I always believed that the human condition needed to be better examined but it wasn’t until recently that I discover how well a medium poetry is for doing just that. I have started reading older published works of poetry and feeling overwhelmed by the process. There is a lot that is being recommended for me to read. However one book has brought older works recently to my attention and that is The Essential Margaret Avison .
The World Still Needs (Excerpt) page 9
Frivolity is out of season.
Yet, in this poetry, let it be admitted
The world still needs piano-turners
And has fewer, and more of these
Grey fellows prone to liquor
On an unlikely Tuesday, gritty with wind,
When somewhere, behind windows,
A housewife stays for him until
Hour of the uneasy bridge-club cocktails
And the office rush at the groceteria
And the vesper-bell and the lit-up buses passing
And the supper trays along the hospital from
Sore throat and dusty curtains
Avison’s words here have a clear a descriptive quality. They are easy to understand and the imagery becomes apparent to the mind’s eye while reading.
Hid Life (Page 39)
Red apples hang frozen
in a stick-dry, snow dusty
network of branches,
against lamb’s wool and pastelblue of sky,
a crooked woodenness, a wizening red.
Are these iron stems? or is
this tree in a lee out of the
Heavily in my heart
the frost-bruised fruit, the sombre tree,
this unvisted room off winter’s endless corridors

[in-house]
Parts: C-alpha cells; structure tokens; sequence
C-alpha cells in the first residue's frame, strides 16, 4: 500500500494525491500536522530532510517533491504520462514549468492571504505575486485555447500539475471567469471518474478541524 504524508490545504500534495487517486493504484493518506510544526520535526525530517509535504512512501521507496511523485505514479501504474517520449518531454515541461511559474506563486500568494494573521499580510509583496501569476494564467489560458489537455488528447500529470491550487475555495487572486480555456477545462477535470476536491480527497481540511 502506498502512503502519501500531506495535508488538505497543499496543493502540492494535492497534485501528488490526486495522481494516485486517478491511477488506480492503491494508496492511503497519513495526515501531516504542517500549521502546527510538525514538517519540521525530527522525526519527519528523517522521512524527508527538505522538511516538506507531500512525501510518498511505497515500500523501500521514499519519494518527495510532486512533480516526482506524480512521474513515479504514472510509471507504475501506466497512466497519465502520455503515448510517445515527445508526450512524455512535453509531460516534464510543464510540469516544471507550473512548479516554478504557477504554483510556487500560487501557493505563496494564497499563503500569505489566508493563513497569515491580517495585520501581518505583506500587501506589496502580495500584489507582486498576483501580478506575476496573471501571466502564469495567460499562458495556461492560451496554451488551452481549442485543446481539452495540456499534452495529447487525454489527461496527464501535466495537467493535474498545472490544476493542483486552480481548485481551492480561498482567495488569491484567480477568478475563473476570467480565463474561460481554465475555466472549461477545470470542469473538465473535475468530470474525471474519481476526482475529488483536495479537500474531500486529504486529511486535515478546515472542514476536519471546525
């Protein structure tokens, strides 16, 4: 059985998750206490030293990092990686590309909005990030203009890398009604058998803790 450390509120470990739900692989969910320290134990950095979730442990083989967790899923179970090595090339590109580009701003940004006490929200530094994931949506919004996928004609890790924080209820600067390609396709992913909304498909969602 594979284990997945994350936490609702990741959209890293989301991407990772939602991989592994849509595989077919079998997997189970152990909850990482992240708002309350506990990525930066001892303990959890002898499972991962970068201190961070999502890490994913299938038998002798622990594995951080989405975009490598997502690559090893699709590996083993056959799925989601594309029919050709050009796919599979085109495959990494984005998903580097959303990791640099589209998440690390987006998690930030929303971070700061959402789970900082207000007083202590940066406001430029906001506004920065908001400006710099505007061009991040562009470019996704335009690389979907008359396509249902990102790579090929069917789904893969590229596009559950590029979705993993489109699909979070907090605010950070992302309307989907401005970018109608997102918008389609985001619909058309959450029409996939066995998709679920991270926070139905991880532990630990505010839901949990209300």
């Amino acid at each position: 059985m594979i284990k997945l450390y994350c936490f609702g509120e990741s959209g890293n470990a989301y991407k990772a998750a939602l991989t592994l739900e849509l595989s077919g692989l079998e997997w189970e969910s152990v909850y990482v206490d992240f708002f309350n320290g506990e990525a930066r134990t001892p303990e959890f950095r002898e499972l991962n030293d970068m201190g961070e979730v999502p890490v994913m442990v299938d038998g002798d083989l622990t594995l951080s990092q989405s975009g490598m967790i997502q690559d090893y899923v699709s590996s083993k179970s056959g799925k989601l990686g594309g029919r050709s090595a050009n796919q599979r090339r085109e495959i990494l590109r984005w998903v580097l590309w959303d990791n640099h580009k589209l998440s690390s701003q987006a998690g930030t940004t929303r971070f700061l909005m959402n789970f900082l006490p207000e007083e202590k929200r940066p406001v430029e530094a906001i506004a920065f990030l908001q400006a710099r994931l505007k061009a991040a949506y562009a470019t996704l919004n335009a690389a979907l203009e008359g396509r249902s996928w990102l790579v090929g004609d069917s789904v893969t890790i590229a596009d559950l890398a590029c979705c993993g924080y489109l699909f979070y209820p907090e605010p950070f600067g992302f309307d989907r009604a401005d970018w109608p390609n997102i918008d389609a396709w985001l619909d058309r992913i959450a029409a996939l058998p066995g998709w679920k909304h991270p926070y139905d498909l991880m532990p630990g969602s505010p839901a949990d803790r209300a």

even this fruit’s flesh
will sodden down at last.
Botanist, does the seed
so long up held
still somehow inform
petal and apple-spring-perfume
for sure, from so far?
Is the weight only
Robyn Sarah has provided a interesting introduction to the life and work of Avison at the beginning of the book.
Forward – Page 8
Avison’s poems exhibit a range of forms and styles, yet in every mode a voice comes through that is uniquely recognizable as hers – a response to the world that seamlessly blends the cerebral, the sensory, and the emotive. She broaches the metaphysical, the social and the human, delineating these with almost hallucinatory attention to detail. A wide-ranging allusiveness reflects eclectic reading, but equal attention is given to the unmediated ‘real world’ (primarily an urban world, rendered with haunting vividness through changes of season and times of day). The simplest poems about weather today, or the view out the window, easily yield a metaphoric reading, yet can also satisfy as poems about the weather or the view out the window.
It was a pleasure to read Avison’s work here. No doubt I will be exploring more of her work in the future.
Power (page 45)
Master of his first tricycle,
pedalling furiously towards the singing
he – double elation – meets
his father fresh afoot from that main thoroughfare –
to circle and
come too? No – a palaver
in reasonable terms he mutinously
waits out, stubbed between land and father’s foot,
all dammed-up and high voltage
with all ear for where he’ll go
At last dad hoists him, waist under one arm
trike dangled from the other hand
and heads home
DON’T PICK ME UP! the scarlet
struggling sobbing adventurer
wails (after the fact).
One is so powerful.
One is so small.
How can power know
not to make helplessness
what is decisive?
The Essential Margaret Avison was an enlightening introduction into the works of a brilliant poet. A must read for any poetry fan.